Poland’s governing party, Law and Justice (PiS) continues to herald its multiple successes two years after the party won a general election. First, the party’s leader Jarosław Kaczyński gave a special interview to state-owned and government-managed TVP, then he and Prime Minister Beata Szydło threw an unexpected press conference, but didn’t take any questions from media representatives.
“There are funds available, and we are able to continue introducing solutions that are beneficial for the vast majority of Polish families, who didn’t benefit from the economic growth before. This is a wider policy not only focused on the [Family] 500 Plus Programme but also on increasing wages,” Mr Kaczyński started.
During the TV interview on November 13, he said that the implementation of the Flat Plus Programme, as well as other economic and public-finance-related programmes, will be the key goals of the Polish government over the next two years. He added that the government’s biggest success to date has been “overcoming the impasse,” and the most successful reforms are the Family 500 Plus Programme, a lower retirement age, higher pensions and education reform.
“We have shown that Poland could be improved in many areas,” Mr Kaczyński told TVP. “We are starting various new investment projects, basically those which seemed impossible and so many people sincerely believed in. That the strong must always win and the weak are left with nothing — this has been changed. There are still a number of issues that lie ahead of us, as we have just started implementing them, such as the Flat Plus Programme, but I hope they will be equally successful.”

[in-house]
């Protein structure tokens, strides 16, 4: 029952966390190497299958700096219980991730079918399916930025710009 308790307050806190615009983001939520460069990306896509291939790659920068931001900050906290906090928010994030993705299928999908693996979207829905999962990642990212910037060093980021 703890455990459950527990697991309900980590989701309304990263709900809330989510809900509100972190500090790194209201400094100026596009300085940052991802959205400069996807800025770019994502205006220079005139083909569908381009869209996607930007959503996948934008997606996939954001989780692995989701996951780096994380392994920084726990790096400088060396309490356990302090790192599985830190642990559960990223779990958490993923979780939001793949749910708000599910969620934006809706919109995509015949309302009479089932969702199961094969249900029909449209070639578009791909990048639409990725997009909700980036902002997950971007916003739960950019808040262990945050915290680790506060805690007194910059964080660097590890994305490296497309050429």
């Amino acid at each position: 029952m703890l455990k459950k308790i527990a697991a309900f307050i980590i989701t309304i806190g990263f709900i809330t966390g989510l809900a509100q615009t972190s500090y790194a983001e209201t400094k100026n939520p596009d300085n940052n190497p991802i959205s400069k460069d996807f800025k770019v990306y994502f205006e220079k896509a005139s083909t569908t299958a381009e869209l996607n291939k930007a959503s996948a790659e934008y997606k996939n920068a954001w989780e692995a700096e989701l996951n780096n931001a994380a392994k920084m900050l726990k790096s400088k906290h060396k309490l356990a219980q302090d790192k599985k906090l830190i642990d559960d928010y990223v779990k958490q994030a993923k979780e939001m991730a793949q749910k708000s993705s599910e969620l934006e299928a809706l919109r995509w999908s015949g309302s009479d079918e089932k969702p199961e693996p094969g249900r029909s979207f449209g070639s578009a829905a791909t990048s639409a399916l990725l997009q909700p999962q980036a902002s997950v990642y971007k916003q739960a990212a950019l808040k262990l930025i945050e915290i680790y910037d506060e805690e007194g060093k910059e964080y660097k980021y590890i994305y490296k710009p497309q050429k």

He continued: “The situation in Poland has certainly improved. It has turned out that we are richer than we thought we were. The thing is that the largest chunk of the wealth was taken by hands outside Poland. It is now being utilised in the interest of common Polish citizens and to boost development so that Poland could become richer and better managed, so we could become a country such as those on the western side of our borders.”
As far as social programmes are concerned, Mr Kaczyński said he would like to focus on pensioners and single parents. He also reminded viewers that the Morawiecki Plan is being implemented successfully.
“Thanks to that [plan] we have high economic growth and a decrease in unemployment. If we apply the EU method, the unemployment rate is below 5 per cent. Poles have better lives and this is our goal,” Mr Kaczyński said during the press conference.
“There are many reforms that haven’t been completed yet. The highway tolls haven’t decreased significantly and they should have. We also face a number of various questions related to infrastructure,” he admitted on TVP.
“We are still far from being perfect, so there is still a lot that has to be improved,” he said.
“We are starting to implement our plan of a Central Communication Port and create a North-South axis,” he said and explained that by the latter he meant the Intermarium idea, according to which the CEE countries could collaborate closely with one another.
“This refers to a system of economic and infrastructural connections within the CEE region — roads, railways, gas pipelines — that could balance the influence of Western Europe,” he said.
Mr Kaczyński also commented on the government’s impending reshuffle. “It will certainly be moved forward as the prime minister has suggested some structural changes, and they seem very interesting. Such changes are usually long-term ones and they cannot be made overnight. As far as the decisions related to particular ministries are concerned, they will be made relatively shortly and we will probably find out about them in December.”
There is also speculation that the prime minister herself could be dismissed, and that Mr Kaczyński might replace her. This happened before, in July 2006, when the PiS leader replaced Kazimierz Marcinkiewicz.
According to a recent survey by IBRiS, 50 per cent of Poles believe Prime Minister Beata Szydło should be dismissed, 35 per cent think she should stay in office and 14 per cent had no specific opinion on the matter.
It was probably not a coincidence that the PiS press conference took place at the same time as the funeral of Piotr Szczesny, who in protest against the government set himself on fire on October 19, and died 10 days later.